Office of the President
Dr. Joseph Castleberry
Ed.D Columbia University, 1999
M.Div. Princeton Theological Seminary, 1988
B.A. Evangel University, 1983
University of North Alabama, 1979
President Joseph Castleberry, Northwest University's 6th president, was elected in 2007. Prior to that he was the Academic Dean of the Assemblies of God Theological Seminary and served as a missionary to Latin America for 20 years.
In recent years, two books made a major impact on the popular discussion of decision-making, especially in the business context: Blink: The Power of Thinking Without Thinking by Malcolm Gladwell and Thinking, Fast and Slow by Daniel Kahneman. Both books recognize that snap decisions can be more effective than slow, careful, rational decision-making, but they can also be catastrophic.
At the President's Banquet this year, I told the story of how, on November 27 at the Vanguard University Soccer complex in Costa Mesa, California, I had one of the greatest moments I have experienced as President of Northwest University. As our Sports Information office reported, "The women's teams from NU and Vanguard remained scoreless throughout regulation, with Northwest's goalkeeper Kat Sanchez having to save only two shots. Northwest put three shots on goal in regulation, and finally found their winning goal in the fourth minute of extra time when a pass from Jaclyn Metz allowed Makenna Wheeler to put in the golden goal." Immediately after we scored, I rushed to the field to be with the victors, just in time to hear Kat cry out, "We really worshipped God today!"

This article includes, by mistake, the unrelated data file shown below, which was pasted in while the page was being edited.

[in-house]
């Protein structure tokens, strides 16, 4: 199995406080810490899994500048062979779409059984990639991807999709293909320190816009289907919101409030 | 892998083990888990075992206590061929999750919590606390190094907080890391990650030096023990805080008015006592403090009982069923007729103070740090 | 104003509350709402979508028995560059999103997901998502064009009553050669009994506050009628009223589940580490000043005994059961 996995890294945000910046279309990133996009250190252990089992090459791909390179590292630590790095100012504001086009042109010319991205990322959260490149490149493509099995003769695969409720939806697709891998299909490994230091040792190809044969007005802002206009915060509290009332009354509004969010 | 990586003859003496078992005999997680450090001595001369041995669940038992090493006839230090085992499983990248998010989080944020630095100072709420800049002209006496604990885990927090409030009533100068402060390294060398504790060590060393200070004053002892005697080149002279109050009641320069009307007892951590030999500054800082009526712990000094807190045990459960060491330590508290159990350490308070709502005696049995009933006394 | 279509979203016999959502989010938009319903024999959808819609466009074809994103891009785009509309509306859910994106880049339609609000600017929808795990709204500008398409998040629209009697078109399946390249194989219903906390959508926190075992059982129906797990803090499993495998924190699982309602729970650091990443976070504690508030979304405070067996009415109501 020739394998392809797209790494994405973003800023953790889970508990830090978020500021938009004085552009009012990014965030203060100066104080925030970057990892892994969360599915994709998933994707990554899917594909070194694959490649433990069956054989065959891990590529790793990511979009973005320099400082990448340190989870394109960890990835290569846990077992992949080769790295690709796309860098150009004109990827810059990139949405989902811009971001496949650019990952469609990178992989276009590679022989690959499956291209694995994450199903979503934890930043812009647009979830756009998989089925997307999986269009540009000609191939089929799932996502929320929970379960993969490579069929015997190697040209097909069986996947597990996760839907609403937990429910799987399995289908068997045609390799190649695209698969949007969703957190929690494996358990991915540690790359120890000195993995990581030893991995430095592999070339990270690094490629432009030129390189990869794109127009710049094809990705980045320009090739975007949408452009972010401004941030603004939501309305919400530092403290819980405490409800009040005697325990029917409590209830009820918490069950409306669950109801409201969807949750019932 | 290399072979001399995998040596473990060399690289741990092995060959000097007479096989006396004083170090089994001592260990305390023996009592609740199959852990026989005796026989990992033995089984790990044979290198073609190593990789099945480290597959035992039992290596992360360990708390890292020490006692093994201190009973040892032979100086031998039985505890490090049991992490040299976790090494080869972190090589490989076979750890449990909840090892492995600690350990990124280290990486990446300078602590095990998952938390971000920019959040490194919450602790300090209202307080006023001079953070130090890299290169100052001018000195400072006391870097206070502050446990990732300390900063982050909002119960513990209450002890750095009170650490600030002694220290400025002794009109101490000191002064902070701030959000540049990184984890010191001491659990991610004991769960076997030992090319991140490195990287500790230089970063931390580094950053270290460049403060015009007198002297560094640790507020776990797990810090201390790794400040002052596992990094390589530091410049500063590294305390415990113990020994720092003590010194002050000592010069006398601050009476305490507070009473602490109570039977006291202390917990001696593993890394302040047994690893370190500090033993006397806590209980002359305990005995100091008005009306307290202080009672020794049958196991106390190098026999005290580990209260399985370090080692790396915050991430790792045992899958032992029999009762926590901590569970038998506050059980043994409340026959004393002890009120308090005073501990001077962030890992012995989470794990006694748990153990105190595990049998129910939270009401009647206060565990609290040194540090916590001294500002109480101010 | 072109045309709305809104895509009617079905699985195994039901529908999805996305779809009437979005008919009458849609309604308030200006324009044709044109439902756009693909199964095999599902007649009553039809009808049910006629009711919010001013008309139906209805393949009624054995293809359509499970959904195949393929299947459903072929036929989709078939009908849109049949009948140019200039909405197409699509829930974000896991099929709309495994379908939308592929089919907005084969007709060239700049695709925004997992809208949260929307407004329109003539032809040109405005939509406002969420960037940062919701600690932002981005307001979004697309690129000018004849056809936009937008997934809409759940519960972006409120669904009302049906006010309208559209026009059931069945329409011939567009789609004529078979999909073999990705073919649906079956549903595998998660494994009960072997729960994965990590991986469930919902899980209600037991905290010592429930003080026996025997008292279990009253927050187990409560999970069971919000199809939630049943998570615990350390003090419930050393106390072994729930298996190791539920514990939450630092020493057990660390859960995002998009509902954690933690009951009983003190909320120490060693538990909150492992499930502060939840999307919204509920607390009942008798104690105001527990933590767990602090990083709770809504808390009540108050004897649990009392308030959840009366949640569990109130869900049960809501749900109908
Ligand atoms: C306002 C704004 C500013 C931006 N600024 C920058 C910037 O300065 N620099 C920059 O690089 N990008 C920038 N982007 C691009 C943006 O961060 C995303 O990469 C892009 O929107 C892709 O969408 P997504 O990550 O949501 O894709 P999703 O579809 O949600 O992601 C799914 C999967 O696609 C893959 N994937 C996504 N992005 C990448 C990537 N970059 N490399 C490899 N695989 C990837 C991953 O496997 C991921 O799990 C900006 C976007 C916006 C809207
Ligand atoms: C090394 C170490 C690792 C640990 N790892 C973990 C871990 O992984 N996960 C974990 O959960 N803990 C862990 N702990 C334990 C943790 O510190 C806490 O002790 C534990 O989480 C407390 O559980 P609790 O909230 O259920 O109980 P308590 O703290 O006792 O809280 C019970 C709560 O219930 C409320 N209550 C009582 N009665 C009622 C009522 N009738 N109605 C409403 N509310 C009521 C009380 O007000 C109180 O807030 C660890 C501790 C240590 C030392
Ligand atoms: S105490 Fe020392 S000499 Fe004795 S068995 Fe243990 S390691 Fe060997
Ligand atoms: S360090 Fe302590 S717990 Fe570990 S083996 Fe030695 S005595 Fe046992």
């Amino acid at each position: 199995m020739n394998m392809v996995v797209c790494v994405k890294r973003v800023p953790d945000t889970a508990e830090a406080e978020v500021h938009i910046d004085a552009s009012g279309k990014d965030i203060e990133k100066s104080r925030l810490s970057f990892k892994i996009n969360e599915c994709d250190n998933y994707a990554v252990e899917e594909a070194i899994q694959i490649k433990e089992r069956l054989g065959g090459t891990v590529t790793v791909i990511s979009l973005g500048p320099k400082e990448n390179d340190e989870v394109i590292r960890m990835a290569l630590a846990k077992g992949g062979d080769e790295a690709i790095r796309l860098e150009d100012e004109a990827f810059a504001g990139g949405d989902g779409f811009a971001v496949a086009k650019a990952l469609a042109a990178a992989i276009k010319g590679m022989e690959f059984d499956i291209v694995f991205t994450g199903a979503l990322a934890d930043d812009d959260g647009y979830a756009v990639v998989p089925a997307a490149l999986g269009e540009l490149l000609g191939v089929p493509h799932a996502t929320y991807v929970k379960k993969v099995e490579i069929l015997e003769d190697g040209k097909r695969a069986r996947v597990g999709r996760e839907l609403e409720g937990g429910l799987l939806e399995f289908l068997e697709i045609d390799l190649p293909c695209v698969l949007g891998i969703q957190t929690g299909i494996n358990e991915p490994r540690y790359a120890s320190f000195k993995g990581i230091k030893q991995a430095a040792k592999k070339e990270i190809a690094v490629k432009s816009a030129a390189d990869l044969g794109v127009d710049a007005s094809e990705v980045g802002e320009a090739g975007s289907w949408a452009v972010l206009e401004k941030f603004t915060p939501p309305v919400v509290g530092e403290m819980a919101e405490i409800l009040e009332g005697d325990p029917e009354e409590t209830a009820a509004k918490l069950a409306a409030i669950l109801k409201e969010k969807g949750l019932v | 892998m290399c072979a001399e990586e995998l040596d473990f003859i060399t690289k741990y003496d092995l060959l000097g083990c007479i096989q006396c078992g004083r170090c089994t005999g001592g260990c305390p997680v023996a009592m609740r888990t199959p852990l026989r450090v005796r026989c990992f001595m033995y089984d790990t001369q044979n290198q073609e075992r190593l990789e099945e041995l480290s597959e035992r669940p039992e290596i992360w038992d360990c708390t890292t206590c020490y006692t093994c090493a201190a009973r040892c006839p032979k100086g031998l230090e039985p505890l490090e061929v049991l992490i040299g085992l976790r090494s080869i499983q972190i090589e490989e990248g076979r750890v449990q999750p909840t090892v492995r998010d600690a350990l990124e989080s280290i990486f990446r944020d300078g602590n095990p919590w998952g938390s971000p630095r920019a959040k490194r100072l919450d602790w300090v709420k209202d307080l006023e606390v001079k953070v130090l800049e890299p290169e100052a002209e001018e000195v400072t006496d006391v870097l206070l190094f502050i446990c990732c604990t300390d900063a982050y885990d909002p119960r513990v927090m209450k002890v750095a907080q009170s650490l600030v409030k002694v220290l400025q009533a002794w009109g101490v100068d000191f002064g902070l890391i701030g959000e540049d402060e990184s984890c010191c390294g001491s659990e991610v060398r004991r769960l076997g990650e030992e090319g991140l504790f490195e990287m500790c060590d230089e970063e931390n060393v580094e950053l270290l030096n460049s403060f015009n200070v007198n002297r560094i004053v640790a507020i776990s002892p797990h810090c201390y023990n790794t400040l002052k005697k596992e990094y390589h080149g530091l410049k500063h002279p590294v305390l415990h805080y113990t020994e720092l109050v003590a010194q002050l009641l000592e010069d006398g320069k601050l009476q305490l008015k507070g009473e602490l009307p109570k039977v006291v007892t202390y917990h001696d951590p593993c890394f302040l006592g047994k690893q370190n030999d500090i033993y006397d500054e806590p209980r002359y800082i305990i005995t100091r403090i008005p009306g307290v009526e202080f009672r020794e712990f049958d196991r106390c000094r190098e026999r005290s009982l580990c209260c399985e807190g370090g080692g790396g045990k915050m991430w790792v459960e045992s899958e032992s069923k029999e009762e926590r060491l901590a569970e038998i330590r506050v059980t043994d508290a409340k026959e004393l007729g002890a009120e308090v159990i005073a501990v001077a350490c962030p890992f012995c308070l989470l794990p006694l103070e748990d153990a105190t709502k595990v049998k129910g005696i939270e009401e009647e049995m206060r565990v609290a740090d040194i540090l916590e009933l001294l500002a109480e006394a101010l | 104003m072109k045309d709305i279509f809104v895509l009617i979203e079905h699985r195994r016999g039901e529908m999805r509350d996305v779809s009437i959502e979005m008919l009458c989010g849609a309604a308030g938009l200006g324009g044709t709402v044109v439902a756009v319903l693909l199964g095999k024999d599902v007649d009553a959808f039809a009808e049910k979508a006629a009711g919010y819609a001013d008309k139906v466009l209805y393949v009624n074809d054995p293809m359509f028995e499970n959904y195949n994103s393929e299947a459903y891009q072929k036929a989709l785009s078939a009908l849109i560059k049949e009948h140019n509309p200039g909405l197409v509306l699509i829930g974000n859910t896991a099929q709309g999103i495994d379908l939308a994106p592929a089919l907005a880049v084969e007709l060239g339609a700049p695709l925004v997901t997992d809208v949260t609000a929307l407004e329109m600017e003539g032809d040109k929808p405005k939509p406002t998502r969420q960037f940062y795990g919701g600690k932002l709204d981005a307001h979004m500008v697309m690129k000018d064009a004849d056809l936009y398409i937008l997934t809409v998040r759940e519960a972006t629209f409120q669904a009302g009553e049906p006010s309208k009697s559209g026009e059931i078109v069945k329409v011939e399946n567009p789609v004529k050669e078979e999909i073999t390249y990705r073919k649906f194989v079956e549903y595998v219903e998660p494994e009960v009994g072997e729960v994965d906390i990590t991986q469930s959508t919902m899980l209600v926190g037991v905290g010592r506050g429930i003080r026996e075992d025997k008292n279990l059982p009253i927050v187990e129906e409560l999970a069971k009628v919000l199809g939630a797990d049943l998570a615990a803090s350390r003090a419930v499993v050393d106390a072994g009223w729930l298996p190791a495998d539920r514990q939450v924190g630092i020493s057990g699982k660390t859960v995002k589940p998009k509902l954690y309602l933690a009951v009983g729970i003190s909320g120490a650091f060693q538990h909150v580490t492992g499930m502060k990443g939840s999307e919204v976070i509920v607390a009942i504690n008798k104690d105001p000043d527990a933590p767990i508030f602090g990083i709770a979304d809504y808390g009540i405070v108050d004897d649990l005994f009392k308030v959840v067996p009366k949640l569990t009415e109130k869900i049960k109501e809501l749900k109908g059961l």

The book of Acts represents the quintessential biblical guide to evangelism and mission, with Acts 1:8 serving as the preview of the book's tracing of the advance of the gospel from Jerusalem to Judea to Samaria and to the ends of the earth. One of the theories that scholars and other interpreters have proposed for the author's purpose imagines Luke–Acts as an amicus curiae brief for Paul's trial in Rome.1 Written to an otherwise unknown "most excellent Theophilus," (Luke 1:3) who attorney and author John Mauck theorizes to have been Paul's lawyer, the introduction to Luke offers such legal terminology as "eyewitnesses," "account," and "carefully investigated." The books are considerably pro-Roman, showing the Roman authorities and soldiers as never attacking Christians unless provoked by provincial religious leaders, and were even depicted as supporting Jesus and Paul.